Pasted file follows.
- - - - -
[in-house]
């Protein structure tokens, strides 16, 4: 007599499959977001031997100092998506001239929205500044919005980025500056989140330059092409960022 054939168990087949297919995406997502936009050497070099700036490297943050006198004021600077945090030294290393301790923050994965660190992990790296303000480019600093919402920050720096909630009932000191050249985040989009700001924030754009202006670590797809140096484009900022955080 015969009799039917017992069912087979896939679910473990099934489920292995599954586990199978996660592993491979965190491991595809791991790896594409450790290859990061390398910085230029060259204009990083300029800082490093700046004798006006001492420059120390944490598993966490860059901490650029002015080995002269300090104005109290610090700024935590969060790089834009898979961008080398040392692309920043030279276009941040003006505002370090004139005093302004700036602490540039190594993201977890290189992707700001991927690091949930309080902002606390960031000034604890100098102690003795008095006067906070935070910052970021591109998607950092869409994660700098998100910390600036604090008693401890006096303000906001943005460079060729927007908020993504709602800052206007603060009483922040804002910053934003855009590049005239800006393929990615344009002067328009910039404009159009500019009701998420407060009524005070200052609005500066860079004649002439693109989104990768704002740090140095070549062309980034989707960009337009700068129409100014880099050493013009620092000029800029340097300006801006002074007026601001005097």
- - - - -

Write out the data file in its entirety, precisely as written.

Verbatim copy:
[in-house]
């Protein structure tokens, strides 16, 4: 007599499959977001031997100092998506001239929205500044919005980025500056989140330059092409960022 054939168990087949297919995406997502936009050497070099700036490297943050006198004021600077945090030294290393301790923050994965660190992990790296303000480019600093919402920050720096909630009932000191050249985040989009700001924030754009202006670590797809140096484009900022955080 015969009799039917017992069912087979896939679910473990099934489920292995599954586990199978996660592993491979965190491991595809791991790896594409450790290859990061390398910085230029060259204009990083300029800082490093700046004798006006001492420059120390944490598993966490860059901490650029002015080995002269300090104005109290610090700024935590969060790089834009898979961008080398040392692309920043030279276009941040003006505002370090004139005093302004700036602490540039190594993201977890290189992707700001991927690091949930309080902002606390960031000034604890100098102690003795008095006067906070935070910052970021591109998607950092869409994660700098998100910390600036604090008693401890006096303000906001943005460079060729927007908020993504709602800052206007603060009483922040804002910053934003855009590049005239800006393929990615344009002067328009910039404009159009500019009701998420407060009524005070200052609005500066860079004649002439693109989104990768704002740090140095070549062309980034989707960009337009700068129409100014880099050493013009620092000029800029340097300006801006002074007026601001005097």